Measuring Success – Top Tips for Assessing the Effectiveness of Training
Article By Michelle Yeomans Operations Manager for EPiC Auditors Limited
The Covid-19 pandemic led to changes in the amount and delivery method used by Pharmaceutical companies to conduct training. Some companies cut back on training to conserve resource for core functions, whilst others invested in virtual training and e-learning to provide continued development opportunities for their employees. The situation was no different for regulators.
During the pandemic, I was the Unit Manager of the GMP and GDP Inspectorate at the MHRA, and as well as developing remote inspection approaches to ensure a continued level of regulatory oversight, MHRA used the opportunity to dedicate Inspectorate resource to enhance the range of training materials available within the ‘Inspector Academy’ knowledge hub and developed virtual training modules and competency frameworks. At the time it was a case of adapting to the situation and being innovative in exploring available tools and techniques to identify the “least worst” available option.
Post pandemic, several conferences and training events have now returned to being run as face-to-face events, while others are continuing to offer virtual or hybrid options to maximise accessibility and minimise costs. EU GMP Chapter 2, 2.11 refers to the need for “continuing training” to be given and for its “practical effectiveness” to be periodically assessed. Continuing training is an ongoing process of learning and acquiring new skills and knowledge to help individuals stay up to date with the latest developments and changes relevant to their role and industry sector. Continuing training can include self-learning so is not just limited to attending workshops, seminars, conferences, or specialist courses. The key point is finding a way to stay current with industry trends, which will help increase expertise and proficiency, and support compliance with GMP requirements. Another key consideration is the need to keep a record to document the training, as training records are routinely reviewed during a regulatory inspection and provide evidence of continuing professional development.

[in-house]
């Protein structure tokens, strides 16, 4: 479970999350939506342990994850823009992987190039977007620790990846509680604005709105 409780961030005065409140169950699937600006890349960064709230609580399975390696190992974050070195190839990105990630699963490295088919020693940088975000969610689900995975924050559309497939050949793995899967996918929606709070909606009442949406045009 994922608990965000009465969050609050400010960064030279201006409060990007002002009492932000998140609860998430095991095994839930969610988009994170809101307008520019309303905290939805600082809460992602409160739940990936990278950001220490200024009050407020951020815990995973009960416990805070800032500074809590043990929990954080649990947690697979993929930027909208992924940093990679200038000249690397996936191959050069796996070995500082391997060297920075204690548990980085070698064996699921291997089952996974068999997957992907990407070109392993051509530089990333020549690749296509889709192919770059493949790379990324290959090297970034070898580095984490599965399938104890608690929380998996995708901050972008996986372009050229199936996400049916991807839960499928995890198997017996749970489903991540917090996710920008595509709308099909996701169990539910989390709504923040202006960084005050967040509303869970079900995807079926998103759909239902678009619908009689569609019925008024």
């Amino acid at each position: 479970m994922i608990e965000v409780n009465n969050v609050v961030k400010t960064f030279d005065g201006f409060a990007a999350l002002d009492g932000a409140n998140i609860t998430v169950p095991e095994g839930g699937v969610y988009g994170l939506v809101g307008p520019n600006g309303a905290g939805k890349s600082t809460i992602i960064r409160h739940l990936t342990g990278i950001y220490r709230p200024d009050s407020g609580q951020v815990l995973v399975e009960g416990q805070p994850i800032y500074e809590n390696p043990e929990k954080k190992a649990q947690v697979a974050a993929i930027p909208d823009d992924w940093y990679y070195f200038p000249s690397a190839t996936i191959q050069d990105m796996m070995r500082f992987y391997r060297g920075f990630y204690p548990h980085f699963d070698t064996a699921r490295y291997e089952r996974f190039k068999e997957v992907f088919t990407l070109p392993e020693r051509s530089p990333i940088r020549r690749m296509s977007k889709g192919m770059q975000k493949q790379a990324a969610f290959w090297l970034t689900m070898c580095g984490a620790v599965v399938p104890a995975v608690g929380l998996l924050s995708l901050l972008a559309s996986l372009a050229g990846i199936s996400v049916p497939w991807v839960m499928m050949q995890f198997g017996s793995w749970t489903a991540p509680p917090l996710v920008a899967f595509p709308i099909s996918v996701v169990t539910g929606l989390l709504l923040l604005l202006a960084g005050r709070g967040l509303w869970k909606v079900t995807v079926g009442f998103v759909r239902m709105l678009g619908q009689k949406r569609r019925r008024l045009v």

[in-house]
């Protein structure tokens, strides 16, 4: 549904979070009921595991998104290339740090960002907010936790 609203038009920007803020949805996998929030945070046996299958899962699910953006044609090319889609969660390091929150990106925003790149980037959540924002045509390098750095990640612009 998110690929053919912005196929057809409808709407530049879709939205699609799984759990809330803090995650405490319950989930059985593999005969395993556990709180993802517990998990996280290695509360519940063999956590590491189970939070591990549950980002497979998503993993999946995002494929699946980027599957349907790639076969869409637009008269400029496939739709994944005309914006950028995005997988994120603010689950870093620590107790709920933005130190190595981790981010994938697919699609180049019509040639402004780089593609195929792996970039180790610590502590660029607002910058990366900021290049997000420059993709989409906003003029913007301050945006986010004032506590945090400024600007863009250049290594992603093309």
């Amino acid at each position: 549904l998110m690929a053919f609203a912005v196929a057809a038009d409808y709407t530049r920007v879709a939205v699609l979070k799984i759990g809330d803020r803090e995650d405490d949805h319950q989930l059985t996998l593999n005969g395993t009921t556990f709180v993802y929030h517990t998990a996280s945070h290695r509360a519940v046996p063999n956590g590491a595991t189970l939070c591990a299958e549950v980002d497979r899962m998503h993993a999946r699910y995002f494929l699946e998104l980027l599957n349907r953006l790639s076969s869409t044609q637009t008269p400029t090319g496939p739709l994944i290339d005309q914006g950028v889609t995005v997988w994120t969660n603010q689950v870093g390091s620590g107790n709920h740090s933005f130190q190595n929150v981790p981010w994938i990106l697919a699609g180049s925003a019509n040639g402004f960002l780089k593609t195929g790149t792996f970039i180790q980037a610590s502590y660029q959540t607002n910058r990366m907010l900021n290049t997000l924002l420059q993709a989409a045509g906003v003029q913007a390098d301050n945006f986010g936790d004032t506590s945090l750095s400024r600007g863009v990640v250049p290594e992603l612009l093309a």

With different training opportunities and formats on offer, it is important to have clearly defined learning objectives and ways of collecting information to determine whether the training provided has produced the desired effect and contributed to the development of the trainee.
Here are our top tips for assessing the practical effectiveness of training:
- Pre and post-assessments: Conducting assessments, questionnaires, or quizzes before and after the training can help measure the knowledge, skills, or behaviour changes that have occurred as a result of the training. Comparing the scores or performance levels before and after the training provides an indication of the impact of the training.
- Observations and simulations: Observing participants during or after the training session can help assess their application of the newly acquired knowledge and skills. This can be done through simulations or real-world scenarios to evaluate their ability to transfer the learning into practical situations.
- Follow-up assessments: Conducting assessments weeks or months after the training has taken place can help evaluate the long-term impact and effectiveness of the training. This can provide insights into whether the learning has been retained, and if it has influenced the individual’s work performance over time.
- Feedback: Soliciting feedback from trainees and supervisors or managers who work closely with the individuals can provide an additional perspective on the effectiveness of the training. They can assess whether the training has positively impacted the individuals’ job performance, productivity, or overall contribution to the organisation.
- Performance metrics: Comparing PQS performance, KPIs or Quality metrics before and after the training can yield insights into any improvements or changes in the workplace performance of individuals or teams who participated in the training. An overview of GMP related training completed, and a review of PQS performance to identify compliance improvement topics for inclusion in further GMP refresher training should be included as agenda items at periodic Management Review meetings.
By using a combination of these assessment methods, organisations can gain a comprehensive understanding of the effectiveness of their training efforts and identify areas for improvement.
Please get in touch if you what to know more about our virtual symposia and bespoke inhouse training courses.
Telephone: +44 (0)1244 980544 or email us at email@example.com